When William Morris founded the Society for the Protection of Ancient Buildings in 1877, he spoke of the need ‘to stave off decay by daily care to prop a perilous wall or mend a leaky roof’. Such attention to regular maintenance of country houses has always been important, although it could be even more critical today when buyers with less cash are likely to be put off by a property in a sad state of repair.

Little and often is the key to good upkeep, says Grant Bentley from Knight Frank’s country-house consultancy division. He recounts horror stories of how debris in hidden valley gutters and the wrong materials have resulted in owners being stuck with bills of more than £20,000 to stamp out dry and wet rot. ‘Turning a blind eye won’t help sell your house, particularly older buildings evolving over time that require sympathetic care,’ he argues.

Essentially, you want to keep water out of the parts of the house that aren’t supposed to get wet, according to building surveyor and project manager Tim Lawson from Property Pathfinder. ‘Get up a ladder and replace split tiles, keep a watchful eye on pointing, unblock down-pipes and stay up to date with exterior painting to keep damp at bay.’

It’s easy to think the inside of a house is safe if the outside is in good repair, but plumbing and heating faults are the most common causes of water damage. ‘Similarly, faulty wiring can cause a fire. A high-quality installation, together with regular inspections, is the best protection,’ advises architect and designer Janine Stone.

As the owner of a listed building, you could be handed a hefty fine or even face imprisonment if you carry out work without permission or install uPVC instead of hardwood windows. Yet, Kevin Allen from John D. Wood & Co points out the pluses: ‘Although you may be little more than the custodian of the property for the next generation, you’ll be the envy of your friends that in itself has to be worth a little financial sacrifice.’

Have trust in the National Trust

Homeowners keen to lick their disintegrating country houses into shape should take heed of the National Trust’s routine maintenance programme for the upkeep of historic houses. Regular repairs to prevent weather damage have always been important, but it has become more crucial with increasingly severe conditions. ‘We regularly clear twigs and birds’ nests from gutters and downspouts and remove heavy moss growth from roofs, particularly in the spring and autumn,’ says the Trust’s head conservator Katy Lithgow, based at the charity’s new sustainable headquarters at Heelis in Swindon.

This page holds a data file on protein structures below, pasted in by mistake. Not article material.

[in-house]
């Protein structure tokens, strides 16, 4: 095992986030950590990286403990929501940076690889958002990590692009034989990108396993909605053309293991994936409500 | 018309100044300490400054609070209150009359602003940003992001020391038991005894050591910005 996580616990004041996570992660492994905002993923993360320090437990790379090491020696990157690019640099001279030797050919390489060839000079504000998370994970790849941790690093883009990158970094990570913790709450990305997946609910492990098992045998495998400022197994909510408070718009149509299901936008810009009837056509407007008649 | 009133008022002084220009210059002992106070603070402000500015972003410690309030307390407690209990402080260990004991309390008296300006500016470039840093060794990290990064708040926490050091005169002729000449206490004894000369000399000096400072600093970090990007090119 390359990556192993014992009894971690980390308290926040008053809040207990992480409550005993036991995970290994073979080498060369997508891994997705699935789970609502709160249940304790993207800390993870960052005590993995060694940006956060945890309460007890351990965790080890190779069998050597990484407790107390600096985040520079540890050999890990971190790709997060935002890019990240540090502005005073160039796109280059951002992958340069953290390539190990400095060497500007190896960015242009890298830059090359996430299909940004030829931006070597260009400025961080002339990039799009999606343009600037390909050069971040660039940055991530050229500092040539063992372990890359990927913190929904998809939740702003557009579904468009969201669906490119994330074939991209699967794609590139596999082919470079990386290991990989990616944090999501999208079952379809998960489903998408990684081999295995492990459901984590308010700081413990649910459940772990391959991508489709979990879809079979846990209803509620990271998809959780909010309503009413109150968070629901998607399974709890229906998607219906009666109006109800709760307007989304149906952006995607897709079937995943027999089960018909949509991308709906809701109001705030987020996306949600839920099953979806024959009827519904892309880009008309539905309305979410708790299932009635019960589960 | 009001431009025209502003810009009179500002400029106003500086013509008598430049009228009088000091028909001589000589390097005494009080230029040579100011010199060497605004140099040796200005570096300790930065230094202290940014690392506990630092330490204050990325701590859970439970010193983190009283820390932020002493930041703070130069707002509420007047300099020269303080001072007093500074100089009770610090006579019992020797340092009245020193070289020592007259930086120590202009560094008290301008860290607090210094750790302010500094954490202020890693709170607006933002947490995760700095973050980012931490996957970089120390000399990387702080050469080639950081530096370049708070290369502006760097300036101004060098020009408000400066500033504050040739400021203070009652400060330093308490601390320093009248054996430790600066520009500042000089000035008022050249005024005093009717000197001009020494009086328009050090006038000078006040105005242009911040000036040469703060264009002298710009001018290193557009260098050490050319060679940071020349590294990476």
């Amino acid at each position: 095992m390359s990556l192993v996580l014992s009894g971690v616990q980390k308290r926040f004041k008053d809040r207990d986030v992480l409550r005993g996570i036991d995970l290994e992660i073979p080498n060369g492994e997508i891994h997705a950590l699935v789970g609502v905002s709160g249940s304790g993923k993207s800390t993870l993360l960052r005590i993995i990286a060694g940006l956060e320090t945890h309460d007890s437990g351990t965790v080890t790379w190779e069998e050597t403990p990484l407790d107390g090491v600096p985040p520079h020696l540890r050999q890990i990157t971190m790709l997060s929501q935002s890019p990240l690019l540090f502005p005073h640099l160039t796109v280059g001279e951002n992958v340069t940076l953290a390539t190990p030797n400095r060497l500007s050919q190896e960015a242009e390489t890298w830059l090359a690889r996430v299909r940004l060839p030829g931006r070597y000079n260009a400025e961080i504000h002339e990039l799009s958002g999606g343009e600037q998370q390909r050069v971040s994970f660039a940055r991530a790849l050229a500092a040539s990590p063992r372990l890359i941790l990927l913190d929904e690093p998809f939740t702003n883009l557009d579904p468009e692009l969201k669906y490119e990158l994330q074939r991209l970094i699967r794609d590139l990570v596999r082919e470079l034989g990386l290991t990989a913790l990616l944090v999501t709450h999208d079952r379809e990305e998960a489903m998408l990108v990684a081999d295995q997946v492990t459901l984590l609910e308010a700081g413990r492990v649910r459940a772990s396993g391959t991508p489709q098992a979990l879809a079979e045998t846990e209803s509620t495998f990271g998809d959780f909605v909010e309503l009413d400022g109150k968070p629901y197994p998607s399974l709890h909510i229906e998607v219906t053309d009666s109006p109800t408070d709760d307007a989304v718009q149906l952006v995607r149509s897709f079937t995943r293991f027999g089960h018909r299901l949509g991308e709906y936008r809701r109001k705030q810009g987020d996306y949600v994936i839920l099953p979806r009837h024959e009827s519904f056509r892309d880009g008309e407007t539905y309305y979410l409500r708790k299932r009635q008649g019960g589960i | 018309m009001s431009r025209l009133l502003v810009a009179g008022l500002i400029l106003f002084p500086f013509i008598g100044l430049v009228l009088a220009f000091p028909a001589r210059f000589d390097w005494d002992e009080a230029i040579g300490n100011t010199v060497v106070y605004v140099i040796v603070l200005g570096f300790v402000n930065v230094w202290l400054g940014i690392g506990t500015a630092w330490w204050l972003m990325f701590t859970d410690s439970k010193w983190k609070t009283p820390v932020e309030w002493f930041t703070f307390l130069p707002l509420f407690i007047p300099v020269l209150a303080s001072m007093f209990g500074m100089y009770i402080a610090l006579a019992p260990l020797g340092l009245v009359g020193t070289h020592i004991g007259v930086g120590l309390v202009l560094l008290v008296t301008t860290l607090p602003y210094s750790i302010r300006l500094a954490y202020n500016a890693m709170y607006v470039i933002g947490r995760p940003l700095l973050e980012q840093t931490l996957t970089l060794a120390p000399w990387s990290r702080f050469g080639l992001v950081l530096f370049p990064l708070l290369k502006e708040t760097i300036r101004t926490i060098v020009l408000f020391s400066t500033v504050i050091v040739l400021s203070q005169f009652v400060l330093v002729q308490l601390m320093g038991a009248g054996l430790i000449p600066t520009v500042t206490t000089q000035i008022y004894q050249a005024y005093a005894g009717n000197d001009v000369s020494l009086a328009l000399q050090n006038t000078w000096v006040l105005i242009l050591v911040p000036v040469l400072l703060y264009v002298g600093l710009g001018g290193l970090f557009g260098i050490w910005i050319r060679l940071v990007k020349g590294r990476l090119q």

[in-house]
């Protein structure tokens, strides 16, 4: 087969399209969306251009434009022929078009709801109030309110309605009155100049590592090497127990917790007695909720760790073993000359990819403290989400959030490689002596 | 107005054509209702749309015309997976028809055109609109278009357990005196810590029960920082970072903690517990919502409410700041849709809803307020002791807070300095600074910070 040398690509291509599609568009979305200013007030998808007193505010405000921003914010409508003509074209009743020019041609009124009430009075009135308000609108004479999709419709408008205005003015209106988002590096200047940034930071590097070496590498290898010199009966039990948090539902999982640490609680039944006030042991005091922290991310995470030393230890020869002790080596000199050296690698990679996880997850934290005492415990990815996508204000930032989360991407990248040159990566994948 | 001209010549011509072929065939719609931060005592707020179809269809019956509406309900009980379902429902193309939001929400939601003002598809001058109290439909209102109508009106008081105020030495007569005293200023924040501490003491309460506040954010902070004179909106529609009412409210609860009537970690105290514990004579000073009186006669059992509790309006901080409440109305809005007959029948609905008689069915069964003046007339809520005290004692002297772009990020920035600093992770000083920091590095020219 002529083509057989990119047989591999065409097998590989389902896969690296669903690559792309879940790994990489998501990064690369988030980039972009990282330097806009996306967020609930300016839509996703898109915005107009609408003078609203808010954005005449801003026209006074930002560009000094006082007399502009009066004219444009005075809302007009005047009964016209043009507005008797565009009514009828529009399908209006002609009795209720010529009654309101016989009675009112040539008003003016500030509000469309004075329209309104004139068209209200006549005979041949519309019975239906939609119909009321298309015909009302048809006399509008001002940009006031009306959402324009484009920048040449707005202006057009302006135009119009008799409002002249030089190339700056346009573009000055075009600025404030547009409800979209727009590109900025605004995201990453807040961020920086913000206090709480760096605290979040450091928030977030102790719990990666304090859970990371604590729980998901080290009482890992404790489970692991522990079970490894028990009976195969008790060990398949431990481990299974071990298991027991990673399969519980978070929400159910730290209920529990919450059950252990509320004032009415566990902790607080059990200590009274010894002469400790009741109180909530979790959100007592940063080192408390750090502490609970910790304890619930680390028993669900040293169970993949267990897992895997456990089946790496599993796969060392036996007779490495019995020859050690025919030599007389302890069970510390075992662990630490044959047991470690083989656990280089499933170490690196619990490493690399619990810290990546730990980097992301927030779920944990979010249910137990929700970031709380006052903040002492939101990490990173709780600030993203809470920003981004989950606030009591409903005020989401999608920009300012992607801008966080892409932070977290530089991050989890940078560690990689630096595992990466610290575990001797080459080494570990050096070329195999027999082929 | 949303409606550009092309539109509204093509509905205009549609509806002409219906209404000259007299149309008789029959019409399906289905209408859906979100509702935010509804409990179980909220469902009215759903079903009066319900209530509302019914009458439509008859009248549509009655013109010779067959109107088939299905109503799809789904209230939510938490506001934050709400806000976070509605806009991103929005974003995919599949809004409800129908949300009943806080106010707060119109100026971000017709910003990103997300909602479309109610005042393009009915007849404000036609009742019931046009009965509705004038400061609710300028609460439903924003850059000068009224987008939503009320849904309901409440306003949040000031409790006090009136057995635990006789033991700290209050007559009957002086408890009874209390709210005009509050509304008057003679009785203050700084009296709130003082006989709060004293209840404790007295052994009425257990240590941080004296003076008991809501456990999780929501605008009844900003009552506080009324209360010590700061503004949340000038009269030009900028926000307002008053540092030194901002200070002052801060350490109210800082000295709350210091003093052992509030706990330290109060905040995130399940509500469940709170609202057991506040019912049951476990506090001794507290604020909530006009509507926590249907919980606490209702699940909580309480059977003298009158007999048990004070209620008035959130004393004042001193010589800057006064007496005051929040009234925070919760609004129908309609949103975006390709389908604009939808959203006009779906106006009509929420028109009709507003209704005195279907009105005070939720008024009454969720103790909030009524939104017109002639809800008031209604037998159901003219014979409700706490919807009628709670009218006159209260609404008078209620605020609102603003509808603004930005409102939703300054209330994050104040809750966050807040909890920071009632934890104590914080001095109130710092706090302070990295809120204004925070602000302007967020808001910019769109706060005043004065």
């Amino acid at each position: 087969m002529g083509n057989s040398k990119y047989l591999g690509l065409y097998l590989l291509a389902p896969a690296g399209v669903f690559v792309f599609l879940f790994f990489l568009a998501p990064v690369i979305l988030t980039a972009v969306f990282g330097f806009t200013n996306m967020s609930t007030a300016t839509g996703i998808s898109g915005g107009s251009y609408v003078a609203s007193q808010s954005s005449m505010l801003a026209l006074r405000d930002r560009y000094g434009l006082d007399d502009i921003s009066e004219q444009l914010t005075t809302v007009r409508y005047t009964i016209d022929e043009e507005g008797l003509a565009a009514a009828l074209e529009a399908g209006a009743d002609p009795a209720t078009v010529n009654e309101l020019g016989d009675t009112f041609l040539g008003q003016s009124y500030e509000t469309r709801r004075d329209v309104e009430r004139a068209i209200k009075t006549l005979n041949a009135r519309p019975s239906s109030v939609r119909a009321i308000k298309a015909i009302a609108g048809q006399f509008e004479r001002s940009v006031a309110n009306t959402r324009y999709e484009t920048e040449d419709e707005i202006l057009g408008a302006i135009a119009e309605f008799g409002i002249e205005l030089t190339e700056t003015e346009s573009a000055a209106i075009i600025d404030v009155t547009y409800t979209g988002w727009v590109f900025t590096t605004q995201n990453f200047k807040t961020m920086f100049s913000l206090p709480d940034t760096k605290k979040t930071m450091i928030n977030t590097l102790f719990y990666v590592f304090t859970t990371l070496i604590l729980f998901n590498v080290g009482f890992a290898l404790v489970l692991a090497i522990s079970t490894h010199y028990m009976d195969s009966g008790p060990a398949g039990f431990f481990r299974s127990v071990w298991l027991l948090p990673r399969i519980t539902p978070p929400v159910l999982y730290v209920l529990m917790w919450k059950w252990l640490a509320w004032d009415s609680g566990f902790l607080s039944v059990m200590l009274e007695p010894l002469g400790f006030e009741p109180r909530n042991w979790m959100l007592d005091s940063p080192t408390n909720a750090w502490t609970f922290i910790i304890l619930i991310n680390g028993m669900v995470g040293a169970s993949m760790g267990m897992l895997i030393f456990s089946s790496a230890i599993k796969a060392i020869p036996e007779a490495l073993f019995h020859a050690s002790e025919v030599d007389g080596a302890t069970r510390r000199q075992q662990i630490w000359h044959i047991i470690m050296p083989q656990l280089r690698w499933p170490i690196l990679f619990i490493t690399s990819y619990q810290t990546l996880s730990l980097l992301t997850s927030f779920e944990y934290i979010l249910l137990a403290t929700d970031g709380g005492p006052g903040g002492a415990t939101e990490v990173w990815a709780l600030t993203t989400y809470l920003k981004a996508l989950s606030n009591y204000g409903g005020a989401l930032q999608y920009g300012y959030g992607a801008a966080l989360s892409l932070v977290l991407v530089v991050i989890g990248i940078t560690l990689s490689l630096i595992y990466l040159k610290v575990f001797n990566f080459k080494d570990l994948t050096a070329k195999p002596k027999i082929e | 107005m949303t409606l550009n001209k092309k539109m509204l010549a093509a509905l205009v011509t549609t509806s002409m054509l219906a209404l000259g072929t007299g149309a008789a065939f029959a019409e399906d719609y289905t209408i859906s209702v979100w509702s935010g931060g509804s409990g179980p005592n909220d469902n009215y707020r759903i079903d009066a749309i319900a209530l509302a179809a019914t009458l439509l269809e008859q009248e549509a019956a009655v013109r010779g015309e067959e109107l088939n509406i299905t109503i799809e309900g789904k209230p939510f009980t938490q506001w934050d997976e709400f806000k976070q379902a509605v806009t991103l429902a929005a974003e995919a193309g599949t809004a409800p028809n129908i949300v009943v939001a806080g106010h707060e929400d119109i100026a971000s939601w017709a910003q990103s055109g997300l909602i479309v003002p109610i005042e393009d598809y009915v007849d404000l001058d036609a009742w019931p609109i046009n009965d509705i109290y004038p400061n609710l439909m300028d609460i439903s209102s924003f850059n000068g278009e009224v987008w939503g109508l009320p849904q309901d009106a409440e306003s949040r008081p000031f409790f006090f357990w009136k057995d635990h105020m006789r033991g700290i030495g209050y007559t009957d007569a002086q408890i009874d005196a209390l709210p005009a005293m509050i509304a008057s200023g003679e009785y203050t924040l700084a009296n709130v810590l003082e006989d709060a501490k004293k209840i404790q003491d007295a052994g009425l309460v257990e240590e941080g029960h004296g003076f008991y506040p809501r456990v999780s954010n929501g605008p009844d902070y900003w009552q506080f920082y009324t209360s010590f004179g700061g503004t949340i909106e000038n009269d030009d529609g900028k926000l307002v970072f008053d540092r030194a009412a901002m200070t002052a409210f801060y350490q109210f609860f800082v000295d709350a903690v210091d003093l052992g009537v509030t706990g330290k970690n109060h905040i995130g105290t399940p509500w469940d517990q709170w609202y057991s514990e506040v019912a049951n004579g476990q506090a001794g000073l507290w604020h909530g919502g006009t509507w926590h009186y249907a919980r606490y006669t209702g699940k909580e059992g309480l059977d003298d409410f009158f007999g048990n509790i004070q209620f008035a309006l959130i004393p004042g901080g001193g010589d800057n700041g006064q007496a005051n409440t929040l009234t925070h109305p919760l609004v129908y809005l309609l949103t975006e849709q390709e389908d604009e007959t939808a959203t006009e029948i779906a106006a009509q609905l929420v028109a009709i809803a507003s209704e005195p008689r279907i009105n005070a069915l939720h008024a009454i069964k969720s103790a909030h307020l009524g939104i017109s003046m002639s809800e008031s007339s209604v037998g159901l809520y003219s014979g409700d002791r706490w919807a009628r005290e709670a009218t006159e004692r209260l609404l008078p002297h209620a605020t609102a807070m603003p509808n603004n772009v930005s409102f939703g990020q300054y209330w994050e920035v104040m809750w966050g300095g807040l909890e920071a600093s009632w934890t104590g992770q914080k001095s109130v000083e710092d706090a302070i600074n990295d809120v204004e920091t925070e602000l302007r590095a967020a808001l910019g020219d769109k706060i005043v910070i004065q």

Painted metalwork is inspected at least every two years and renewed every five to 15 years. External stone and metal garden statuary requires annual checks to remove damaging accretions, followed by waxing, she adds.

The Trust tackles frost damage and slippery algae growth on stone and brick steps and garden paths, and render is lime-washed and surface cracks treated at least every decade, or whenever problems are detected.

Naturally, good weather is needed for any of these interventions. Frost and the risk of condensation generally mean that any treatments should be carried out between April and October.

‘Whatever the recommended intervals, nothing beats keeping a regular eye on things,’ says Miss Lithgow. ‘Whenever you’re passing, look out for green stains round downspouts that suggest there may be leaks, and for any losses and bulges in surface finishes. But the best time to see whether gutters and roofs are performing is when it’s raining.’

Top upkeep tips

* Repair gutters and downspouts it’s cheaper than repointing and replacing perished bricks

* Replace missing roof slates and tiles

* Maintain water softeners that extend the life of central-heating systems and appliances

* Check alarms, electrics and water detectors that have an impact on property insurance